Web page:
‘Our company has evolved,’ says C.J. Kettler, president of Sunbow Entertainment. To observers in the industry, a better word might be transformed-from a company that cranked out cartoons geared to boost client toy sales, to its position today as one of animation’s prestige independents.
At the time of the company’s launch in 1978, the studio’s image was strongly associated with the kid-focused advertising agency Griffin Bacal, headed by Tom Griffin and Joe Bacal. Significantly, Griffin Bacal is the long-standing agency on the Hasbro account. The link between the production company and the toy company spurred an assumption on the part of the industry and press that Sunbow was in effect a supplier to the toy giant. ‘In the `80s, when animation was about toy-based animation, [Sunbow's product was] apropos to where the market was at that time,’ says Kettler. ‘Fortunately, I guess, as the market evolved, we evolved.’
Sunbow’s radical identity change began in the early `90s, when the founding partners noted that kids animation was changing-and decided they would have to rethink their product in order to stay on the cutting edge. ‘In 1991, we made a conscious decision that we wanted to be less dependent on ancillary markets and rely instead on ideas out of creators’ minds,’ says Kettler. While Hasbro ‘remains an important business partner today,’ Sunbow operates with complete independence from Griffin Bacal, whose parent company is DDB Needham.
The first property to reflect the studio’s new direction was The Tick, which debuted on Fox Kids Network in 1994. ‘In 1990, we definitely decided to focus attention on creator-driven product,’ says Carole Weitzman, senior vice president of production. The Tick was a New England Comics property that Sunbow spun into an animated series, which was then co-produced by Fox. After its first season on Fox Kids Network, Comedy Central picked up the series, where it has had a successful second run. ‘The Tick is written on two levels-with physical humor for the kids and sophisticated comedy for adults,’ notes Kettler.
Perhaps the most important outcome of the series, however, was that creator and former comic book artist Ben Edlin began working within Sunbow’s offices during the project, touching off a whole new system of development at the studio that was more creator-friendly. ‘We started to keep the creator involved in the creative process,’ says Weitzman. ‘We also shelter them from scheduling and budget concerns so that they can focus on keeping the series true from beginning to end.’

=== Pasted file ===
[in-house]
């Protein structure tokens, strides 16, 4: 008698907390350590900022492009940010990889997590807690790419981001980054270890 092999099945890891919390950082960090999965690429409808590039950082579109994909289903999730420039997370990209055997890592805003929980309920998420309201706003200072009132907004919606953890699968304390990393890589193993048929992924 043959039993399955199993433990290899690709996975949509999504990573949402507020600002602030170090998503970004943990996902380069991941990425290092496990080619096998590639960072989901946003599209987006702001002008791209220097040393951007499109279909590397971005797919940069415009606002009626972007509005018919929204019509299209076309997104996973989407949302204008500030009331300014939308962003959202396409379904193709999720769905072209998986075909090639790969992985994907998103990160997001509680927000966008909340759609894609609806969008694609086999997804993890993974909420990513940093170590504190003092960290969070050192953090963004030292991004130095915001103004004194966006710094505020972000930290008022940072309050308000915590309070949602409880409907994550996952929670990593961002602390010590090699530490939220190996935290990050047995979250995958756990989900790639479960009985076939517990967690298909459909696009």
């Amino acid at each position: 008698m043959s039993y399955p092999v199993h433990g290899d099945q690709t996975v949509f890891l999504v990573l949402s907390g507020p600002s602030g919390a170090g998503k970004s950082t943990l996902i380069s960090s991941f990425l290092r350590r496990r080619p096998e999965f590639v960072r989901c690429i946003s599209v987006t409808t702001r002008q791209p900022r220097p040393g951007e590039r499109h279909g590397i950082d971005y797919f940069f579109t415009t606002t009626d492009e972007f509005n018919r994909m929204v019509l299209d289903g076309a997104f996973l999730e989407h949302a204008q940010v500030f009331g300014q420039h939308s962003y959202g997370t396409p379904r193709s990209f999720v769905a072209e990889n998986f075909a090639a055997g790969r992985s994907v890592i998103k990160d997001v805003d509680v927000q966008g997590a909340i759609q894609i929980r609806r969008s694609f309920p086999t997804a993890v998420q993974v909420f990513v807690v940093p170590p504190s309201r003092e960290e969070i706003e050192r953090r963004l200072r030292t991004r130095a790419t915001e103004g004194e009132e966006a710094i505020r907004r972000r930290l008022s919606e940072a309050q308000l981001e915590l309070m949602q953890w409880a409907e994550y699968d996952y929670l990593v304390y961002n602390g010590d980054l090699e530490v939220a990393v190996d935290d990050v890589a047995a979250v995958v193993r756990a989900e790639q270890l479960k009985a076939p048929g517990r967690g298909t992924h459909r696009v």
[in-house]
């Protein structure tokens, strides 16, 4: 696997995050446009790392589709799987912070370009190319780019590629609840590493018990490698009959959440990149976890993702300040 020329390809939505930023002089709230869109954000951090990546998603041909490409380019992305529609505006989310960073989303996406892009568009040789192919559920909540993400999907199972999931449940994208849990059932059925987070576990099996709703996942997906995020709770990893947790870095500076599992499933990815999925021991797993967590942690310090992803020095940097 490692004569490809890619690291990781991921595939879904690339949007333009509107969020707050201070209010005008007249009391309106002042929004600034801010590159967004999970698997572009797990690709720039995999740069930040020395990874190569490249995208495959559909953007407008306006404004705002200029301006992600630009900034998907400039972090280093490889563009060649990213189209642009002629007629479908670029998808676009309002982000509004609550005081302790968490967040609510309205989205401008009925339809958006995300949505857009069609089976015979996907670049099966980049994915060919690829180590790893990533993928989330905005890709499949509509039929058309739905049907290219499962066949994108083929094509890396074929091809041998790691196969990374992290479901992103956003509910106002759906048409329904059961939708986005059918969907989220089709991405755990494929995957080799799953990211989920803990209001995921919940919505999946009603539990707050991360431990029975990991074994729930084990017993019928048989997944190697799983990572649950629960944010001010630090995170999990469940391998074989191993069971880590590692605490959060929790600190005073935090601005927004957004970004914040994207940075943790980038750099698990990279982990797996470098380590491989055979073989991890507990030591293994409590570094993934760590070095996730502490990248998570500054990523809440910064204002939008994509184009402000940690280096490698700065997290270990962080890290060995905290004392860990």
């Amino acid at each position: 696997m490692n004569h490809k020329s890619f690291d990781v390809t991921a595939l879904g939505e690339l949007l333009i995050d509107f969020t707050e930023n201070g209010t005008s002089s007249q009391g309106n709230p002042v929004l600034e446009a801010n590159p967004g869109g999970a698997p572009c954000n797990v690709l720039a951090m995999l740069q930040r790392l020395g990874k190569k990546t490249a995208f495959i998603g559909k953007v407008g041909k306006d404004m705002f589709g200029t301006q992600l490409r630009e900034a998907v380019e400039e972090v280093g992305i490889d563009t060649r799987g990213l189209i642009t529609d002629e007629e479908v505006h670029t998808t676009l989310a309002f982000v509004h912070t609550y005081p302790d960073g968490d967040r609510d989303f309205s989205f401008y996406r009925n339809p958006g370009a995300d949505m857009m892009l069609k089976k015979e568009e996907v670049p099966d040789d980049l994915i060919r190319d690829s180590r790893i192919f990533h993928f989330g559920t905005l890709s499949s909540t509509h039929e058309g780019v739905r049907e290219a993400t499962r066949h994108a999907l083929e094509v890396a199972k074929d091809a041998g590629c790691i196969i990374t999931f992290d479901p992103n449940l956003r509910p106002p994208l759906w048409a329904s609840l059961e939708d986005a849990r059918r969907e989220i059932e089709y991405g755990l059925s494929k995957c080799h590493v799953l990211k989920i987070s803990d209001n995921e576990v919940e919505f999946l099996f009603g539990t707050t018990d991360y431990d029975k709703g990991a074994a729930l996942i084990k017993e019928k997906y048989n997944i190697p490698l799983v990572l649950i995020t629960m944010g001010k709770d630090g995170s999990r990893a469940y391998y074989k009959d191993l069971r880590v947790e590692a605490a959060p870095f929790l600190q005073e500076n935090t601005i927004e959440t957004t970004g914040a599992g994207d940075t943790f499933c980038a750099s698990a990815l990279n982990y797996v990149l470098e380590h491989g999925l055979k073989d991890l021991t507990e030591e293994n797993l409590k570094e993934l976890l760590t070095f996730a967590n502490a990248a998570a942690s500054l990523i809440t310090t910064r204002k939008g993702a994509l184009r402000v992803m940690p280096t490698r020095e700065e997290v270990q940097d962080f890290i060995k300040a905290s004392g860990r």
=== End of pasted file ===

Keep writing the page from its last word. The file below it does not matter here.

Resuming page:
Sunbow’s toy-based image has all but vanished today, as its original products have landed multiple awards, including a Peabody Award and an Emmy. In addition to producing original series, Sunbow entered the arena of international co-production in 1989 with French partner IDDH on the series Bucky O’Hare. That international focus and the contacts it fostered became crucial over the past few years, when the U.S. market became much more difficult for independents. To accommodate its growing output, Sunbow established an animation studio two years ago in Los Angeles, where episodes of The Tick and new shows Salty’s Lighthouse and Brothers Flub are in production. In addition, outside product such as Random House’s The Crayon Box have been produced at Sunbow’s studio on a for-hire basis.
According to Kettler, the setup at Sunbow is unique in the business. ‘I think we do things differently,’ she notes. ‘[Management] does a lot of thinking at retreats-a lot of brainstorming about who we want to be in the marketplace.’ Projects like The Mask sprung from such sessions-all successes that led to Sunbow’s milestone this year of selling an original series to Nickelodeon. (Nick picked up Brothers Flub-a co-production with Ravensburger Film + TV of Germany-to be aired in the fall of 1998 in the U.S., despite Nick’s growing reliance on in-house product.) In addition, Sunbow’s teen series Student Bodies, which combines live action and animation, recently closed a multiterritory international deal with Disney Channel. ‘It’s an indication of the fact that our management team came out of branded TV,’ notes Kettler. ‘We understand branding issues.’
Despite these victories, Kettler is acutely aware of the new challenges and threats independent animation faces today. Yet, her perspective on the subject is anything but bleak. ‘I think that animation is booming-gaining worldwide, fast-growing market acceptance,’ she notes. Kettler also attributes the boom to recognition of animation as a brand mechanism for channels, thanks to stellar successes such as Nickelodeon’s Nicktoons and more recently, Comedy Central’s association with South Park. ‘Broadcasters worldwide recognize how animation brands networks,’ says Kettler.